Legal steps within the court system to clear your record, such as a certificate of rehabilitation or expungement, will certainly help your chances of having your real estate license application approved.

A pending charge or arrest cannot be the basis of the denial of an application. [Cal Bus & Prof Code §10177(b)] A real estate application/license shall not be denied solely on:

Will Delinquent Taxes or Back Child Support Affect My Application?

The CalBRE is required to reject an applicant that:

  • has outstanding tax obligations, to the Franchise Tax Board (FTB) or State Board of Equalization, over $100,000; or
  • failed to comply with court-ordered child support payments.

Child Support Arrears: If the applicant meets all other qualifications, except for being current with child support payments, the CalBRE may issue a license that is valid for 150-days. This allows the applicant to pay any back child support payments. To avoid license revocation, clearance from the Department of Child Support Services must be received by the CalBRE within the 150 days. The applicant’s cost for processing the temporary license is $95. [CalBRE Regs §2716.5]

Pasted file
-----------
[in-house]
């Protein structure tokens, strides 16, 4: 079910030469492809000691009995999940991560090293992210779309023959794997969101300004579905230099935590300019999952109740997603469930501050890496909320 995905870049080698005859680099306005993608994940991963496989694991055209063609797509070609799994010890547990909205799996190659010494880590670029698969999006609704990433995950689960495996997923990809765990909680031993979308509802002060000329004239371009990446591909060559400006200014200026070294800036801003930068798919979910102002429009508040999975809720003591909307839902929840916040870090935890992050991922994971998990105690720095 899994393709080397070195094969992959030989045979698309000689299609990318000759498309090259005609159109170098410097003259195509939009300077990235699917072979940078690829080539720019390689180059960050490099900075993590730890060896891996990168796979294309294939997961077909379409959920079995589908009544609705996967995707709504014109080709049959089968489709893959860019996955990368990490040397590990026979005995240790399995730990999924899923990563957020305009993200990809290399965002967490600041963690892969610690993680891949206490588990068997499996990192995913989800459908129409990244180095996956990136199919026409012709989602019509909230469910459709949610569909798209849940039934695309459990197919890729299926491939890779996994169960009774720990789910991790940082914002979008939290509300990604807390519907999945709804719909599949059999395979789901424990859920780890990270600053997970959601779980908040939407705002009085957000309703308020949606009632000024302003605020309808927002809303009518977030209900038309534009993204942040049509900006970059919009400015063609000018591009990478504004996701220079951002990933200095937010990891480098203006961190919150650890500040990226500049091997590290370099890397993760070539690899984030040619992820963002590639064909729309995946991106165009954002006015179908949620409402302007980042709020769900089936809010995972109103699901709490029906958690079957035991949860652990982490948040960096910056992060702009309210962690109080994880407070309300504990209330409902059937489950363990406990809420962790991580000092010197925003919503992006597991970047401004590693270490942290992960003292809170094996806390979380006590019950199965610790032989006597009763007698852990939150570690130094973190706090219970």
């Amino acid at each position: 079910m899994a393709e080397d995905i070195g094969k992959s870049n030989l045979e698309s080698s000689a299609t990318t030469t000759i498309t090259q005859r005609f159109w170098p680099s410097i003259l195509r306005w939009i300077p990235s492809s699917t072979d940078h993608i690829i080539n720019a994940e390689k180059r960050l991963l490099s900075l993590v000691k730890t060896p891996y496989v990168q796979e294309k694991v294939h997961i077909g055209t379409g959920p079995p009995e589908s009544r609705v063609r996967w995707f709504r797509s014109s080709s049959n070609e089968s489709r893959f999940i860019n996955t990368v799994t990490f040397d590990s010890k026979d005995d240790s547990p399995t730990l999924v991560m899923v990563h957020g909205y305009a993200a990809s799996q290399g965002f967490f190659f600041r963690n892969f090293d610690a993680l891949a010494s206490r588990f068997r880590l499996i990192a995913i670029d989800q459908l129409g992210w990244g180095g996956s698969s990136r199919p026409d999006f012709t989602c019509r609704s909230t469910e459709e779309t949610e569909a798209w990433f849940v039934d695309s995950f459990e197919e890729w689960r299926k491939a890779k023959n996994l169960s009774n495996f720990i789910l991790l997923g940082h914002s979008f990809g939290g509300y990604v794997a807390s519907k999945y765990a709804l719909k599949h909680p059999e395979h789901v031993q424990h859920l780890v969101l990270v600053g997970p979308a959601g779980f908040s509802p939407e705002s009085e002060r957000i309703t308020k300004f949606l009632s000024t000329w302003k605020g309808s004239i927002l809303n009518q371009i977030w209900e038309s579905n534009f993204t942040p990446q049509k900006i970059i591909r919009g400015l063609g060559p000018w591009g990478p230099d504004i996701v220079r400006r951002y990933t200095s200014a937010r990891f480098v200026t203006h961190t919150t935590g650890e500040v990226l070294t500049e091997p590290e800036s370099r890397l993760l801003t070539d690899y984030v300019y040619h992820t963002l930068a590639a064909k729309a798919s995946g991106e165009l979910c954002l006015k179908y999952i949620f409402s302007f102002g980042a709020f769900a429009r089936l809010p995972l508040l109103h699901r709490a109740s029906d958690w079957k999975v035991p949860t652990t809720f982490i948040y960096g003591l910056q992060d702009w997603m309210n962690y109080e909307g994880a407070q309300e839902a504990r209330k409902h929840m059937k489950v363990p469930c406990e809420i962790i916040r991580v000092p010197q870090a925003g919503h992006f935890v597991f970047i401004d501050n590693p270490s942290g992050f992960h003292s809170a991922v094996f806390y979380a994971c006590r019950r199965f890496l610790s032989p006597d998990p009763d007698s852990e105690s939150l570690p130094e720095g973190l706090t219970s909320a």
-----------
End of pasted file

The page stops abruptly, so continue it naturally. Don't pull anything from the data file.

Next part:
Delinquent Taxes: If the only reason for the applicant being denied is outstanding tax obligations, the CalBRE may issue a license that is valid for 90-days, within which the debt is to be satisfied. The CalBRE must receive confirmation from the FTB or BOE that the applicant is paid in full else the license will be revoked.

Applicants are not entitled to a refund of application fees. [Cal Bus & Prof Code §494.5(g)(3)]

Even though delinquent tax or child support payments are not considered by the CalBRE to indicative of being unfit for licensure, these delinquencies cause an automatic block to application approval.

Illegal Aliens and Non-Citizens

Since January 1, 2016, citizenship or immigration status is no longer used by the CalBRE as a basis to deny an application.

Further Reading

The complete regulations of the California Real Estate Commissioner (CalBRE Regs)

Originally published at on March 9, 2019.



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Stephen Kinzey, Ph.D.

Stephen Kinzey, Ph.D.

Solution based life coach and speaker committed to motivating and inspiring single parents to overcome the obstacles that stand in the way of their dreams.